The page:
But when Jesus took the sin of the world onto himself, when he became sin for us, he did not sin. He remained completely open to and obedient to God his Father. He rejects the temptation to come down from the cross. His thoughts were for his mother, for a dying thief and for those who crucified him. He turns to God and he cries out to God. But for those three hours, God his Father is not there. Along with the physical pain of crucifixion, Jesus endures the utter agony of abandonment by God, an abandonment which transcends time. His past is lost, his present make no sense, and there is no future. Instead there is pain and fear and hopelessness and utter emptiness. That is why the Apostles creed sums up the experience of Christ by simply stating, "He descended into Hell". 

Misunderstanding greets his cry of dereliction. The bystanders think that he has lost his mind. That is why they are about to offer him the bitter poisoned wine, to dull his senses. But others think that he is calling Elijah to come and rescue him - there was a Jewish belief that Elijah would come and save the righteous when they were in distress - and they want to see what will happen. And then, we are told, as if he knew that work had been completed, Jesus finally gives up his Spirit. 

The great Christian hope is that because Jesus took our sins onto himself, because he experienced the ultimate abandonment by God which is the final penalty for our sin, then there are two life changing consequences.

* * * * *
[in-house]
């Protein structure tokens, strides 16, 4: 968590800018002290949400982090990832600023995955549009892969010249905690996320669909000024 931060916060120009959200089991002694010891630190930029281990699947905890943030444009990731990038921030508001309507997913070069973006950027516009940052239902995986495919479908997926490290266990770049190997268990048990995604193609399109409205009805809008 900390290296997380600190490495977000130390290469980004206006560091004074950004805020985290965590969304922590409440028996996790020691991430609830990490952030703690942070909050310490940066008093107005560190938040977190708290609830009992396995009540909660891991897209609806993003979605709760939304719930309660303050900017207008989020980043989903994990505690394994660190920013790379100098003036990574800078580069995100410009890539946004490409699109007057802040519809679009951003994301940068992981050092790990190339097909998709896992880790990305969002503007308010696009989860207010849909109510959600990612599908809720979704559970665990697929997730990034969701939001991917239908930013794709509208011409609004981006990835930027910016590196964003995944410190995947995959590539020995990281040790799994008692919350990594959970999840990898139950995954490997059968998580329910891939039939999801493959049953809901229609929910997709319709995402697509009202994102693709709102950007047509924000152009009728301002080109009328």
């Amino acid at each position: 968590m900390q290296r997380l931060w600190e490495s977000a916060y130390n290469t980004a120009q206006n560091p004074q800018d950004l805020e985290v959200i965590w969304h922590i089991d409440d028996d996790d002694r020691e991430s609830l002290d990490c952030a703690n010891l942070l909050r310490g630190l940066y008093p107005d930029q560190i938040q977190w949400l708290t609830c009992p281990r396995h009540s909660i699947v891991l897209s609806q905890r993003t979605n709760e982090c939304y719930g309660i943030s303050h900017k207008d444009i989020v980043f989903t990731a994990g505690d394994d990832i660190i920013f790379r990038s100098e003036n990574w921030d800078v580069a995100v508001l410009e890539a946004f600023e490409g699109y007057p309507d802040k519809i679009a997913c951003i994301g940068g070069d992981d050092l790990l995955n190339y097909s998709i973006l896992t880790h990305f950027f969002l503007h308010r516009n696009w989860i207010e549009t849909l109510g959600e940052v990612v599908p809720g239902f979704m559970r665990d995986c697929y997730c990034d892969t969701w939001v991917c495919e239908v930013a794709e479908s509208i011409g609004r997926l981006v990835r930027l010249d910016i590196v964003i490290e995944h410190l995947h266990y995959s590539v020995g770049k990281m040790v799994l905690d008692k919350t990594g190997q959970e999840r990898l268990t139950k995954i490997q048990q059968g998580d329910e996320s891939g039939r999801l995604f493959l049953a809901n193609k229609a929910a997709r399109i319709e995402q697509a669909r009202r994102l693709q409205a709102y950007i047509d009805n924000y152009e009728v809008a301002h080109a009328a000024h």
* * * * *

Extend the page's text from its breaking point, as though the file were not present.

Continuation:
Firstly, we have someone who can identify with us in our human experiences of abandonment. He knows, because he has been there.
Secondly, because he has tasted the abandonment of God for us, we need never be abandoned by God. 

Of course there will be times when we feel as if God has abandoned us; times when others do abandon us, or when we are taken to dark, desperate places and maybe even times of dreadful suffering. I heard last week of the story of a church family in Colorado. They were due to go overseas as missionaries, had come out of church and were getting into their car when a gunman shot two of the girls. The father lay on the ground by his car, unable to get to one of his dying daughters because he too had been shot. And as he lay there this thought came into his mind, 'You can't go round this; you can't go over this; you've got to go through this'. 

And there will be awful things that we have to go through, and there will be little and big abandonments. We may have all our stuff taken from us, we may go through a physical hell, we may at times find ourselves in the pit. People we love will die. But because of Jesus, and because of his death on the cross, we can affirm that, whatever our feelings or experience, there is nothing that can separate us from the Love of God (Romans 8:39). If we choose to live our lives centred on him, to shape our identity around him, to see our story in terms of him and to fix our destiny and hope on him, we will not be disappointed or put to shame. His love really is a love that will last for ever. He will never abandon the man or woman who chooses to abandon themselves to him.